As one of the world’s largest market research companies, GfK offers valuable insight into the way people live, think and shop. Client insight manager Marco Salerno looks back on the past year as the UK prepares to come out of lockdown.
“As reports of sharp declines in consumer spending emerge it’s clear that the baby care market has been hit hard throughout 2020. Overall value across the baby care markets fell by 25% over the 12 months to November, equating to a massive £149m, with volume also down 16%. Although some online retailers will have benefited from lockdown shopping habits, it’s clear that trading conditions are still very tough for high-street retailers coming into 2021. Nevertheless, there are reasons for optimism looking ahead towards the later year.
Over the last 12 months, the value share of online sales compared to in-store has risen from 40% to 57% – and is as high as 86% in baby monitors and 83% in highchairs. Lower-priced categories, which are typically more reliant on in-store impulse purchasing, have also seen a change, with more than 20% of soothers sold (by value) have been generated through online sales – up from 11% last year. Periods of lockdown and store closures have driven these trends and while we can expect a reversal, many consumers will continue making their purchases online even once stores reopen.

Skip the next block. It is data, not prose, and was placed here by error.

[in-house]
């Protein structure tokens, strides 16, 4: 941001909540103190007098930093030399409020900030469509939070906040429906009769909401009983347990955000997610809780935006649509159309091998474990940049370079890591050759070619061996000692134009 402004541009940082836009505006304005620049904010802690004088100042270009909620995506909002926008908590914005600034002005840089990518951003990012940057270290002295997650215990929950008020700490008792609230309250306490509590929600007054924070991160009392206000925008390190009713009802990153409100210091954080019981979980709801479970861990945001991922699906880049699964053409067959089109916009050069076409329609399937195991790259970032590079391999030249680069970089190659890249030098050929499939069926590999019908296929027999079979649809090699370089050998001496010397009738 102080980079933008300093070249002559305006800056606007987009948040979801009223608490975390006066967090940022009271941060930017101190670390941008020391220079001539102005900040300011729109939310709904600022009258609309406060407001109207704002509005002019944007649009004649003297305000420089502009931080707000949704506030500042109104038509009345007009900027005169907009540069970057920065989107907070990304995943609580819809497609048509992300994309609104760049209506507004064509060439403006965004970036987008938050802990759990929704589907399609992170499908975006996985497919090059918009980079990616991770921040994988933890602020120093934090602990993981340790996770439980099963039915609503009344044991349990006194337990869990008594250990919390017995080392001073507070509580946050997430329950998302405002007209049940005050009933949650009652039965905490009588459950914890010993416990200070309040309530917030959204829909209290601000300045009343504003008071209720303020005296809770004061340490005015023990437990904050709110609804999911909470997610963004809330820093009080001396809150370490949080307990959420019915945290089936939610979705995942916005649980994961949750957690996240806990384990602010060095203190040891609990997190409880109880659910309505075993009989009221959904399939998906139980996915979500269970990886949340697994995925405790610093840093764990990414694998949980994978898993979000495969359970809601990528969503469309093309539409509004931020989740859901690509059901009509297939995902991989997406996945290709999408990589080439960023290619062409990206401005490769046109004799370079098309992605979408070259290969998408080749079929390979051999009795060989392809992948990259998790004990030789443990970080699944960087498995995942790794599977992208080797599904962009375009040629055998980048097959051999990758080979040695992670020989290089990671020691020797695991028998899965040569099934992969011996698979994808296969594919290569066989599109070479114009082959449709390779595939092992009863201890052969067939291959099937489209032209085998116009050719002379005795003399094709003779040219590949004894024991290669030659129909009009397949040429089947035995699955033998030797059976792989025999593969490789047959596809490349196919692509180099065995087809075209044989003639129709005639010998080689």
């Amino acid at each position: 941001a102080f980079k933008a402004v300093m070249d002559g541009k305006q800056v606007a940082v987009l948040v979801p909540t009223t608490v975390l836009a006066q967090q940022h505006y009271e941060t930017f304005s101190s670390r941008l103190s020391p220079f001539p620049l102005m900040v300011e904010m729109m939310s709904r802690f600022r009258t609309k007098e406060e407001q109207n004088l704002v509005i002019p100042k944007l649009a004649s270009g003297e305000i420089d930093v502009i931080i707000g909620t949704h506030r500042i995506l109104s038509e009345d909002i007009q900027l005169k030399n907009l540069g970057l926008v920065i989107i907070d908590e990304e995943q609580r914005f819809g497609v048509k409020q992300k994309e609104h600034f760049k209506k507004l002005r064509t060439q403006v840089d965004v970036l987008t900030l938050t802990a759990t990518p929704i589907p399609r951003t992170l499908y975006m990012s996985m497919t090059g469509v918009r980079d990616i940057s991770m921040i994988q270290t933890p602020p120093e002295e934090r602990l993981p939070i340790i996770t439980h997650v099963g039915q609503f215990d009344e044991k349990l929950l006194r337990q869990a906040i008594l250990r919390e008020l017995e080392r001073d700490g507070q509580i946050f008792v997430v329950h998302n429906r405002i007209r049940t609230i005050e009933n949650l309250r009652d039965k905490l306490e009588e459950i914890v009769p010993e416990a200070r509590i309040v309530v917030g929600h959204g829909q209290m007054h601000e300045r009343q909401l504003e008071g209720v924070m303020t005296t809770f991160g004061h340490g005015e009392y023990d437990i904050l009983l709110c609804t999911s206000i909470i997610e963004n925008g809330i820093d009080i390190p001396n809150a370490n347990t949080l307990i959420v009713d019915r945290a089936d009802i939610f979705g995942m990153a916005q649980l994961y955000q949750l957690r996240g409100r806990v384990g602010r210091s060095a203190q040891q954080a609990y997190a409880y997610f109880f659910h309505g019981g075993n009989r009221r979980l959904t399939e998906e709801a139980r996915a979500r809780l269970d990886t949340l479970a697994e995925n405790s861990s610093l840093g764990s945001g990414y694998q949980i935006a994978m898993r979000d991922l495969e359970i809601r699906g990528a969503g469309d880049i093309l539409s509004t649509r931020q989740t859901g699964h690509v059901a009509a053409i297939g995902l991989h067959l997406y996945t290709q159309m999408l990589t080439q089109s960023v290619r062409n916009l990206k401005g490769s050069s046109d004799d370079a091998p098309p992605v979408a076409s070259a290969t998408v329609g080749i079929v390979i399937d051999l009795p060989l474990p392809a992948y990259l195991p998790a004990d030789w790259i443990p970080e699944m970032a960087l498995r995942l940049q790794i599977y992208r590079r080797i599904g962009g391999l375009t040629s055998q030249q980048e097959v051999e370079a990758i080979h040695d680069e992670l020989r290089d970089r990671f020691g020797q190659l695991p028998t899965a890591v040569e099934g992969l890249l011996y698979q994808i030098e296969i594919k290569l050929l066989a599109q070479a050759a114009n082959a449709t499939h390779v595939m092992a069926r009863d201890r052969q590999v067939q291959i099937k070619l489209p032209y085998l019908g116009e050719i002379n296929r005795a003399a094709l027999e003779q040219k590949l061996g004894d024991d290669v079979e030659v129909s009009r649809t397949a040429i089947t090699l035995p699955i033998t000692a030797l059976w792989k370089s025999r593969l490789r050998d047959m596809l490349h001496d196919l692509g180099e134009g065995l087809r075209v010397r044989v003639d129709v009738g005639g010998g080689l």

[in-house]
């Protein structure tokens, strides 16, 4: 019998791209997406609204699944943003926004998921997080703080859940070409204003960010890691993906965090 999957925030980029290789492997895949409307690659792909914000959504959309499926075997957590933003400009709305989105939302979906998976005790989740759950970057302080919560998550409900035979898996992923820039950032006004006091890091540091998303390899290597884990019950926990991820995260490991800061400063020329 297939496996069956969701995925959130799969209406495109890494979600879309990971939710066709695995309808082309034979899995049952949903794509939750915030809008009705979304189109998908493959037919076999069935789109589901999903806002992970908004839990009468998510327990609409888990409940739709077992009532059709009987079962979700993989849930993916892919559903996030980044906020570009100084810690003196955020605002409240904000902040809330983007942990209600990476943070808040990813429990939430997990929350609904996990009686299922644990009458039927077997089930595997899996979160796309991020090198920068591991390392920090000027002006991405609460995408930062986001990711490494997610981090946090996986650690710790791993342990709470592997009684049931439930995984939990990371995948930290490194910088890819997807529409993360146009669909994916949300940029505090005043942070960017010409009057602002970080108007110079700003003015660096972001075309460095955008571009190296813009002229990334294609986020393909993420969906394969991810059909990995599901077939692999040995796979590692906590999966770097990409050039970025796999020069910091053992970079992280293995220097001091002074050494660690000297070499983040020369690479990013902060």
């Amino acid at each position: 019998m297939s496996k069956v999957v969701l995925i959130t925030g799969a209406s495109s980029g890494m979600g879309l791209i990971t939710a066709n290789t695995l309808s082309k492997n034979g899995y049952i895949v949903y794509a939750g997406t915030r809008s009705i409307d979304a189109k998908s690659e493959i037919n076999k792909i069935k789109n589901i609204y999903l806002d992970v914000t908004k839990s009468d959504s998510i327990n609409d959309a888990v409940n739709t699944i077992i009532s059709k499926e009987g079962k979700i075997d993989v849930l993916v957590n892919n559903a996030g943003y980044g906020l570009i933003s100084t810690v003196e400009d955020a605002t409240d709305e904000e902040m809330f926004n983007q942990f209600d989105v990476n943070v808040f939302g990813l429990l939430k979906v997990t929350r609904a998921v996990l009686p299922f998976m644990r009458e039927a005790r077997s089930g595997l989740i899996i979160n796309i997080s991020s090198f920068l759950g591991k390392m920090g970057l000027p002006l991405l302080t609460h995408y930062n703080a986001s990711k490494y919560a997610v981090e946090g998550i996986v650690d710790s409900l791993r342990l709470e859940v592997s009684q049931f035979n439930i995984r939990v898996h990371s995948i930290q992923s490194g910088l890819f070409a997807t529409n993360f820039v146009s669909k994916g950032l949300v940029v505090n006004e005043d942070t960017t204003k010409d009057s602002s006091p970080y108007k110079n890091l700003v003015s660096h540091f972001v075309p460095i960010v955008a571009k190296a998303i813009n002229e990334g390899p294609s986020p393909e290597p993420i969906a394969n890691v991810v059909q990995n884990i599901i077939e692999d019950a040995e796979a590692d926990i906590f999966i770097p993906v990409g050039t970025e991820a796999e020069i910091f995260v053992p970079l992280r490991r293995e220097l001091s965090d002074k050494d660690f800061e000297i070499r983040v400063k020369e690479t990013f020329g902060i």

At a category level the transport markets have the most dramatic impact on these topline declines. A 40% year-on-year value fall in strollers and 25% fall in car seats indicates that consumers are not replacing or upgrading their models to the same extent, with first-time buyers more likely to rely on second-hand models. This fall in demand is entirely expected, with many facing financial hardship, alongside the restrictions placed on travelling outside the local area.
On a more positive note, there are certain baby care sectors which are bucking the trend and achieving ongoing value gains. Bottle warmers and sterilisers lead the way, alongside teethers and baby monitors. The 3% value gain in baby monitors (worth £680,000) is especially notable, given the yearly declines seen from 2016 through to 2019.
Although growth in these areas was concentrated more heavily towards the early year and first lockdown period, they do give hope for various brands and retailers coming into 2021. The need for brands and retailers to capitalise on the demand, both through their in-store and online offerings, will be crucial in shaping the future industry landscape.”